Tuesday, November 23, 2021

Special Guest Meditation: Reflections of a First-Time Pilgrim to a Monastery


Dear Parish Faithful and Friends in Christ,

Our parishioner, Jenny Harkins, spent a weekend in pilgrimage at the Holy Dormition Monastery in Rives Junction, MI, over November 12-14. I asked Jenny to please "write up" her experience, and she graciously agreed to do so. It is very lively and filled with many insights into the purpose and practice of the monastic life. Please spend the time to read it as we journey together towards the Lord's Nativity in the flesh.

 - Fr. Steven




A Reflection on my First Pilgrimage to the Holy Dormition Orthodox Monastery


“Sow in me a knowledge of humility and an unrestrainable impetus for the steep journey towards You.”   

~ St. Isaac of Syria 

    Sweet Moses, I think I’m going to be sick! I realized as I stood, sweating profusely, in the dim, candlelit church Friday evening. I was two hours deep into a four hour vigil in honor of St. John Chrysostom, and was bitterly regretting my insulated long johns, wool socks and tight boots; the required head covering, face mask, skirt and sleeves were warm enough! Feeling nauseous, I slipped out of the service and ran to the Guest House to shed extra layers and drink some water, praying I would snap out of it and feel better! I felt a little disoriented and disappointed at my inability to connect to the flow of worship so far, though I had only arrived earlier that day. As I quickly tied the hiking boots I had brought for exploring the grounds, I received a most timely text announcing my soon-to-be goddaughter had just been born! The exclamation “Glory to God for all things!” below her beautiful picture! Praise the Lord, what a miracle! Energized by joy, I darted back to the church, marveling at how the Lord brought St. John Chrysostom’s famous words to life in such a personal and timely way! Something in my perspective shifted and I was able to gradually connect and pray more wholeheartedly  throughout the rest of the evening’s vigil. Hauntingly hesychastic, the ebb and flow of worship finally wooed my thoughts upward, releasing self-conscious distraction like sand bags from a hot air balloon.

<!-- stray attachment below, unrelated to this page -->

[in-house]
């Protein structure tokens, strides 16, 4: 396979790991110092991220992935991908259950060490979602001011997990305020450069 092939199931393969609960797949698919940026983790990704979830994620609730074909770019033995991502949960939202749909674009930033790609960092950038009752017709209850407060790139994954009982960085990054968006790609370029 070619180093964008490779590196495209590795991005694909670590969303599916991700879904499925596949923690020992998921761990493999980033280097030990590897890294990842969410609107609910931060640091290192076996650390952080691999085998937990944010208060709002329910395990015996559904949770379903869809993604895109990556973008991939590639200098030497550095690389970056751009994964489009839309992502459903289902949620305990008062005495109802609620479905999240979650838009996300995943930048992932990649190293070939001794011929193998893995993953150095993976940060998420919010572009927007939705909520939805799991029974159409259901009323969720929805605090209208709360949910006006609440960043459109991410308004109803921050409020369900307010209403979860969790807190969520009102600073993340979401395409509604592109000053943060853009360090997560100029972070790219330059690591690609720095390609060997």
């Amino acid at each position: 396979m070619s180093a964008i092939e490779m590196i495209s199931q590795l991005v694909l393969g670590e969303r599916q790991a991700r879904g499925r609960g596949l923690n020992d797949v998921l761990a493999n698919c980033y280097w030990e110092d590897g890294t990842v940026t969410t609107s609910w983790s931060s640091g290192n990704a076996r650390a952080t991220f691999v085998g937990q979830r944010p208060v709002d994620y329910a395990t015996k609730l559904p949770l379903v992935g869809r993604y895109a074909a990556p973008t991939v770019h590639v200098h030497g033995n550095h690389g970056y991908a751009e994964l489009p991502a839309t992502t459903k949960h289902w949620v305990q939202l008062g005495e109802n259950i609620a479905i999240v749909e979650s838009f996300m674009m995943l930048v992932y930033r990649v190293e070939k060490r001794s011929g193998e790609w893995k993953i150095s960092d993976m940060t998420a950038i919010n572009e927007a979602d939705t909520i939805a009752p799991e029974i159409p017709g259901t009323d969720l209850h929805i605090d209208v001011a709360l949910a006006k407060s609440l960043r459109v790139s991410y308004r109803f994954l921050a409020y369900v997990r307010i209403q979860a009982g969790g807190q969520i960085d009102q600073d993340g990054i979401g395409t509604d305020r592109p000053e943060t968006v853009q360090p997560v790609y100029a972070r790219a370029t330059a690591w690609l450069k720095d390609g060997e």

Of the two days I was able to spend at the Monastery, about fourteen hours were spent with the sisters and fellow pilgrims in church for various Akathists, Matins, 1st, 3rd, 6th, and 9th hours, Vespers, two Divine Liturgies and a Memorial service for the departed.  Every hour that passed in prayer, singing or silence, on my feet or face down in prostrations, I felt the tension of growth as I ignored my flesh and fought to focus and connect, to worship in spirit and truth.  In my pockets of  “down time” between services, I reflected on the intensity of presence practiced here by the sisters, not just physically, but their uncompromising spiritual commitment to cry out day and night in praise and petition on behalf of the world. I expected humility, wisdom, and grace, but was surprised and deeply inspired by their steadfast strength. They didn’t just sing beautifully unto the Lord, but with purpose and conviction. I enjoyed the thought of these gentle, lovely women as mighty beasts in the spiritual realm, relentlessly waging war against the powers of darkness and subduing the demonic powers by their prayer.  Psalm 149:6 came to mind, “Let the high praises of God be in their throats and two-edged swords in their hands.”